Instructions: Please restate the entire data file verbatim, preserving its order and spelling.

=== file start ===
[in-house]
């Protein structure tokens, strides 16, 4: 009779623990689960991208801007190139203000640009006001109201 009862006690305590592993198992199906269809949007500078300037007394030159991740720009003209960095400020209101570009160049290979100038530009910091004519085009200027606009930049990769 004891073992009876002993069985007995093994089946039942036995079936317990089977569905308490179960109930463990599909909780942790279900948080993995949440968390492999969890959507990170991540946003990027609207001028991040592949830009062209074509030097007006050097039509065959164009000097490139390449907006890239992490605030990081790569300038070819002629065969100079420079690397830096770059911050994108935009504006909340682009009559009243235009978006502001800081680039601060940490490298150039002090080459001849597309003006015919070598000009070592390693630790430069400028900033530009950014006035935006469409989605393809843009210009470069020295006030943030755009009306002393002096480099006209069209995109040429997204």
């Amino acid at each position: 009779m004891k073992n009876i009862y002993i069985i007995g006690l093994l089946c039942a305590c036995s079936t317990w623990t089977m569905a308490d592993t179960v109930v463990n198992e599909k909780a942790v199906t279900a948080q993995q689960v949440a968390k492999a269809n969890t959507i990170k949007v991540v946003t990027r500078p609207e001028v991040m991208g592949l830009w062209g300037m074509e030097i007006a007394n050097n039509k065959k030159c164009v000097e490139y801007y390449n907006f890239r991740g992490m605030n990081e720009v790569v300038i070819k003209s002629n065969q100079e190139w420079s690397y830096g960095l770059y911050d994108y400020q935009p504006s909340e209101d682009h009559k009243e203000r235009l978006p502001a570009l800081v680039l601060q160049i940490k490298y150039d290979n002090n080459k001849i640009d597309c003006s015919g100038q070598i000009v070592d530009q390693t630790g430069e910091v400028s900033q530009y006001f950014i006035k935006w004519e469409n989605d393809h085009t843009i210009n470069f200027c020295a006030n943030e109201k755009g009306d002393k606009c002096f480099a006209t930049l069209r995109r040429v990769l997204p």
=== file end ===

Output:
[in-house]
């Protein structure tokens, strides 16, 4: 009779623990689960991208801007190139203000640009006001109201 009862006690305590592993198992199906269809949007500078300037007394030159991740720009003209960095400020209101570009160049290979100038530009910091004519085009200027606009930049990769 004891073992009876002993069985007995093994089946039942036995079936317990089977569905308490179960109930463990599909909780942790279900948080993995949440968390492999969890959507990170991540946003990027609207001028991040592949830009062209074509030097007006050097039509065959164009000097490139390449907006890239992490605030990081790569300038070819002629065969100079420079690397830096770059911050994108935009504006909340682009009559009243235009978006502001800081680039601060940490490298150039002090080459001849597309003006015919070598000009070592390693630790430069400028900033530009950014006035935006469409989605393809843009210009470069020295006030943030755009009306002393002096480099006209069209995109040429997204």
């Amino acid at each position: 009779m004891k073992n009876i009862y002993i069985i007995g006690l093994l089946c039942a305590c036995s079936t317990w623990t089977m569905a308490d592993t179960v109930v463990n198992e599909k909780a942790v199906t279900a948080q993995q689960v949440a968390k492999a269809n969890t959507i990170k949007v991540v946003t990027r500078p609207e001028v991040m991208g592949l830009w062209g300037m074509e030097i007006a007394n050097n039509k065959k030159c164009v000097e490139y801007y390449n907006f890239r991740g992490m605030n990081e720009v790569v300038i070819k003209s002629n065969q100079e190139w420079s690397y830096g960095l770059y911050d994108y400020q935009p504006s909340e209101d682009h009559k009243e203000r235009l978006p502001a570009l800081v680039l601060q160049i940490k490298y150039d290979n002090n080459k001849i640009d597309c003006s015919g100038q070598i000009v070592d530009q390693t630790g430069e910091v400028s900033q530009y006001f950014i006035k935006w004519e469409n989605d393809h085009t843009i210009n470069f200027c020295a006030n943030e109201k755009g009306d002393k606009c002096f480099a006209t930049l069209r995109r040429v990769l997204p």